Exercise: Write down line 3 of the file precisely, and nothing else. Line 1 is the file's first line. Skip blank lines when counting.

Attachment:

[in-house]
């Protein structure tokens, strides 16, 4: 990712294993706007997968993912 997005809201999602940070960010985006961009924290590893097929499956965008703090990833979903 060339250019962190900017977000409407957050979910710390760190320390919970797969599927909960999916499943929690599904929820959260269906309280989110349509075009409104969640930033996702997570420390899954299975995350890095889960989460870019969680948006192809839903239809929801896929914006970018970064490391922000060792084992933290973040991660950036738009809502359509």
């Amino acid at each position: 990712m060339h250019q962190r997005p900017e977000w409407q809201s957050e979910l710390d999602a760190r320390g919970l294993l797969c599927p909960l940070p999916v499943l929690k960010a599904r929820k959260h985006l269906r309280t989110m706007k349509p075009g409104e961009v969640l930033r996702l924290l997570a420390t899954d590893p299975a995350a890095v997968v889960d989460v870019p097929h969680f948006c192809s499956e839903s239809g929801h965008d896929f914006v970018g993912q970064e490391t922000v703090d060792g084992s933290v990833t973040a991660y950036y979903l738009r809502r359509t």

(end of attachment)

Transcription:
């Amino acid at each position: 990712m060339h250019q962190r997005p900017e977000w409407q809201s957050e979910l710390d999602a760190r320390g919970l294993l797969c599927p909960l940070p999916v499943l929690k960010a599904r929820k959260h985006l269906r309280t989110m706007k349509p075009g409104e961009v969640l930033r996702l924290l997570a420390t899954d590893p299975a995350a890095v997968v889960d989460v870019p097929h969680f948006c192809s499956e839903s239809g929801h965008d896929f914006v970018g993912q970064e490391t922000v703090d060792g084992s933290v990833t973040a991660y950036y979903l738009r809502r359509t």